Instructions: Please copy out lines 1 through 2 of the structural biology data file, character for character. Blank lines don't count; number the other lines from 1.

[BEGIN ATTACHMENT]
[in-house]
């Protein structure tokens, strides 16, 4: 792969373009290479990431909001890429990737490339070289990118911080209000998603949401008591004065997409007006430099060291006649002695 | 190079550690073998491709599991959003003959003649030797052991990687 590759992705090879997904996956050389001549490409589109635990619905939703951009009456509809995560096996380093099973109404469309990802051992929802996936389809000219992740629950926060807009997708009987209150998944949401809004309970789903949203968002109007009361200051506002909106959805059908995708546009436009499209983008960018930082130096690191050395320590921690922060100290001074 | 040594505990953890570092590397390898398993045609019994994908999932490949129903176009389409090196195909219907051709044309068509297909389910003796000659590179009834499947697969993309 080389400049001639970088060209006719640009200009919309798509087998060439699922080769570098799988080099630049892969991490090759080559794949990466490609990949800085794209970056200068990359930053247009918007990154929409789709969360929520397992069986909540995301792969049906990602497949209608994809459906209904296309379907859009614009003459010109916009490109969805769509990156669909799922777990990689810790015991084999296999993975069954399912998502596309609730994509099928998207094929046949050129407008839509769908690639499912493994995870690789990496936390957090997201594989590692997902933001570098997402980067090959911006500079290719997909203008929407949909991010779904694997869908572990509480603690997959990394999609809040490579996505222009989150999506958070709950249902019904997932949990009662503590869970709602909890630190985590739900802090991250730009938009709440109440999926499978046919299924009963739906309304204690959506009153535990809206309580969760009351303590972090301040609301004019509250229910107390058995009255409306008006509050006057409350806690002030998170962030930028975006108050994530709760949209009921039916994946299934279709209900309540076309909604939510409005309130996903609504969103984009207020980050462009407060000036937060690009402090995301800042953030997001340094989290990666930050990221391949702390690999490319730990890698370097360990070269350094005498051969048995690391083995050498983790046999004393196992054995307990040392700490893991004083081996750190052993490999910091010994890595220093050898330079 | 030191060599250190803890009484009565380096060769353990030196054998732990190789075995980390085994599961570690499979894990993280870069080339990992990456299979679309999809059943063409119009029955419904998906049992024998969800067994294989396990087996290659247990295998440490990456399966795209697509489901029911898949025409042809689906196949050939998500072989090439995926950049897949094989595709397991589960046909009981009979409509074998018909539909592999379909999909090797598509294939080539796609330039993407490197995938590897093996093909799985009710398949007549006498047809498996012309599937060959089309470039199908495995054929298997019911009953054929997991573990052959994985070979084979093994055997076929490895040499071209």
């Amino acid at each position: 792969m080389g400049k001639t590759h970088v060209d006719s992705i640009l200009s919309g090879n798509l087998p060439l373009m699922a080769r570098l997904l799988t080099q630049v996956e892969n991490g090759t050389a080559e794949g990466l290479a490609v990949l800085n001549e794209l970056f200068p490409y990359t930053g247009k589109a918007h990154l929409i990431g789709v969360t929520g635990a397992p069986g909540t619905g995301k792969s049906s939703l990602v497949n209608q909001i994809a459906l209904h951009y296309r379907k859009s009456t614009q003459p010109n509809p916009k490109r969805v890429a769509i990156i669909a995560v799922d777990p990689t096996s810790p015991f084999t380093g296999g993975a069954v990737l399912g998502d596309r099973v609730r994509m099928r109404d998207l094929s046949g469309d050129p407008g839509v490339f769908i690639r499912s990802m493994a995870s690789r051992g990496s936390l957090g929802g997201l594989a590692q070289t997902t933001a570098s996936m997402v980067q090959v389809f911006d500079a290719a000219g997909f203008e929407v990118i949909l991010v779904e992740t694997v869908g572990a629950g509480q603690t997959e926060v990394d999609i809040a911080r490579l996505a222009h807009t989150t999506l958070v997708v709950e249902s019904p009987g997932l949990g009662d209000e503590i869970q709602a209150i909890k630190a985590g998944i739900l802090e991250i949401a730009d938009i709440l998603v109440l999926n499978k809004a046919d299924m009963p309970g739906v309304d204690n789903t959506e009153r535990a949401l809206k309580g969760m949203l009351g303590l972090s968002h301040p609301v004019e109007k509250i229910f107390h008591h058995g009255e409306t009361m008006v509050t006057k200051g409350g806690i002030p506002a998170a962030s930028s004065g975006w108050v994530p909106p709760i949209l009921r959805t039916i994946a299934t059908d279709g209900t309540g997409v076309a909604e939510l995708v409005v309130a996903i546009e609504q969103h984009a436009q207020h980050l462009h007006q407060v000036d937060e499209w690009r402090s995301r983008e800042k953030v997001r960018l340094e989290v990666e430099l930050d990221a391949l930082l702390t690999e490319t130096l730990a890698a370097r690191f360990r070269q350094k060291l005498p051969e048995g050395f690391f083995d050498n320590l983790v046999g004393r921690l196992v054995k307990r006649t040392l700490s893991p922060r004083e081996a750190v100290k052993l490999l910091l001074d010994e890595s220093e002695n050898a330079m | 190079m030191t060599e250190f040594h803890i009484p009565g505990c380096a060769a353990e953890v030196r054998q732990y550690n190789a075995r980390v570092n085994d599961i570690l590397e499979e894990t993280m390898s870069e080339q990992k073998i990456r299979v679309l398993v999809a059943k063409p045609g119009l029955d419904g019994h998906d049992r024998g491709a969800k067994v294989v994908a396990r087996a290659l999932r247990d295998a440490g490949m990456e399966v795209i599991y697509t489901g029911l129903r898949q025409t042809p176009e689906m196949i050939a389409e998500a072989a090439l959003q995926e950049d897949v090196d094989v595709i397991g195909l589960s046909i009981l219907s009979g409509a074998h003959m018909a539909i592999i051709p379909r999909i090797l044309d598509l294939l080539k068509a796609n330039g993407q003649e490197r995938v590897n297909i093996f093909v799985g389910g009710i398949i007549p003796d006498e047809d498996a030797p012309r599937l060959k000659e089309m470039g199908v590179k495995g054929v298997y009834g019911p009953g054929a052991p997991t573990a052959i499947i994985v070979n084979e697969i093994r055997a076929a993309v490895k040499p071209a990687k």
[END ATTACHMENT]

[in-house]
């Protein structure tokens, strides 16, 4: 792969373009290479990431909001890429990737490339070289990118911080209000998603949401008591004065997409007006430099060291006649002695 | 190079550690073998491709599991959003003959003649030797052991990687 590759992705090879997904996956050389001549490409589109635990619905939703951009009456509809995560096996380093099973109404469309990802051992929802996936389809000219992740629950926060807009997708009987209150998944949401809004309970789903949203968002109007009361200051506002909106959805059908995708546009436009499209983008960018930082130096690191050395320590921690922060100290001074 | 040594505990953890570092590397390898398993045609019994994908999932490949129903176009389409090196195909219907051709044309068509297909389910003796000659590179009834499947697969993309 080389400049001639970088060209006719640009200009919309798509087998060439699922080769570098799988080099630049892969991490090759080559794949990466490609990949800085794209970056200068990359930053247009918007990154929409789709969360929520397992069986909540995301792969049906990602497949209608994809459906209904296309379907859009614009003459010109916009490109969805769509990156669909799922777990990689810790015991084999296999993975069954399912998502596309609730994509099928998207094929046949050129407008839509769908690639499912493994995870690789990496936390957090997201594989590692997902933001570098997402980067090959911006500079290719997909203008929407949909991010779904694997869908572990509480603690997959990394999609809040490579996505222009989150999506958070709950249902019904997932949990009662503590869970709602909890630190985590739900802090991250730009938009709440109440999926499978046919299924009963739906309304204690959506009153535990809206309580969760009351303590972090301040609301004019509250229910107390058995009255409306008006509050006057409350806690002030998170962030930028975006108050994530709760949209009921039916994946299934279709209900309540076309909604939510409005309130996903609504969103984009207020980050462009407060000036937060690009402090995301800042953030997001340094989290990666930050990221391949702390690999490319730990890698370097360990070269350094005498051969048995690391083995050498983790046999004393196992054995307990040392700490893991004083081996750190052993490999910091010994890595220093050898330079 | 030191060599250190803890009484009565380096060769353990030196054998732990190789075995980390085994599961570690499979894990993280870069080339990992990456299979679309999809059943063409119009029955419904998906049992024998969800067994294989396990087996290659247990295998440490990456399966795209697509489901029911898949025409042809689906196949050939998500072989090439995926950049897949094989595709397991589960046909009981009979409509074998018909539909592999379909999909090797598509294939080539796609330039993407490197995938590897093996093909799985009710398949007549006498047809498996012309599937060959089309470039199908495995054929298997019911009953054929997991573990052959994985070979084979093994055997076929490895040499071209």